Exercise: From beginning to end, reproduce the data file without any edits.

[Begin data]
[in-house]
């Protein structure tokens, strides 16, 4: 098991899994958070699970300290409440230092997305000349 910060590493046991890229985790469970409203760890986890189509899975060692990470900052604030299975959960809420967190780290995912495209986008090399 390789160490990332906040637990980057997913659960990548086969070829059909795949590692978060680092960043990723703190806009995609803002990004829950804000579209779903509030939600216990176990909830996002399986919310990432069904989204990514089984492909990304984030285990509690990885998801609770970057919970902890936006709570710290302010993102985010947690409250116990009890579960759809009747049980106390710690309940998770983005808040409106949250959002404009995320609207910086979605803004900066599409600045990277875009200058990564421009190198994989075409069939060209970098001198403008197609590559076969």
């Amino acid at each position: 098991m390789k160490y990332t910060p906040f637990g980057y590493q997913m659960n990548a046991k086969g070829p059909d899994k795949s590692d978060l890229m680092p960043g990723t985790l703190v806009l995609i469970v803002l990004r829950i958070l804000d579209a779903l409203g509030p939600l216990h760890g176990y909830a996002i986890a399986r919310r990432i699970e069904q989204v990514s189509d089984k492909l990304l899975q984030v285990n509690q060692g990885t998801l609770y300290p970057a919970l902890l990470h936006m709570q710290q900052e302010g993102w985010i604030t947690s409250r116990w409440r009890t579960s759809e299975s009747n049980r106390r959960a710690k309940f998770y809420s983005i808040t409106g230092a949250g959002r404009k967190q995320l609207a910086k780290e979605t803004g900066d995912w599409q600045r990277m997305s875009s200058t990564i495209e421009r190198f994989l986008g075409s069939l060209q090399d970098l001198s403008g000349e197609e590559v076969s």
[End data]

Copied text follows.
[in-house]
């Protein structure tokens, strides 16, 4: 098991899994958070699970300290409440230092997305000349 910060590493046991890229985790469970409203760890986890189509899975060692990470900052604030299975959960809420967190780290995912495209986008090399 390789160490990332906040637990980057997913659960990548086969070829059909795949590692978060680092960043990723703190806009995609803002990004829950804000579209779903509030939600216990176990909830996002399986919310990432069904989204990514089984492909990304984030285990509690990885998801609770970057919970902890936006709570710290302010993102985010947690409250116990009890579960759809009747049980106390710690309940998770983005808040409106949250959002404009995320609207910086979605803004900066599409600045990277875009200058990564421009190198994989075409069939060209970098001198403008197609590559076969």
């Amino acid at each position: 098991m390789k160490y990332t910060p906040f637990g980057y590493q997913m659960n990548a046991k086969g070829p059909d899994k795949s590692d978060l890229m680092p960043g990723t985790l703190v806009l995609i469970v803002l990004r829950i958070l804000d579209a779903l409203g509030p939600l216990h760890g176990y909830a996002i986890a399986r919310r990432i699970e069904q989204v990514s189509d089984k492909l990304l899975q984030v285990n509690q060692g990885t998801l609770y300290p970057a919970l902890l990470h936006m709570q710290q900052e302010g993102w985010i604030t947690s409250r116990w409440r009890t579960s759809e299975s009747n049980r106390r959960a710690k309940f998770y809420s983005i808040t409106g230092a949250g959002r404009k967190q995320l609207a910086k780290e979605t803004g900066d995912w599409q600045r990277m997305s875009s200058t990564i495209e421009r190198f994989l986008g075409s069939l060209q090399d970098l001198s403008g000349e197609e590559v076969s």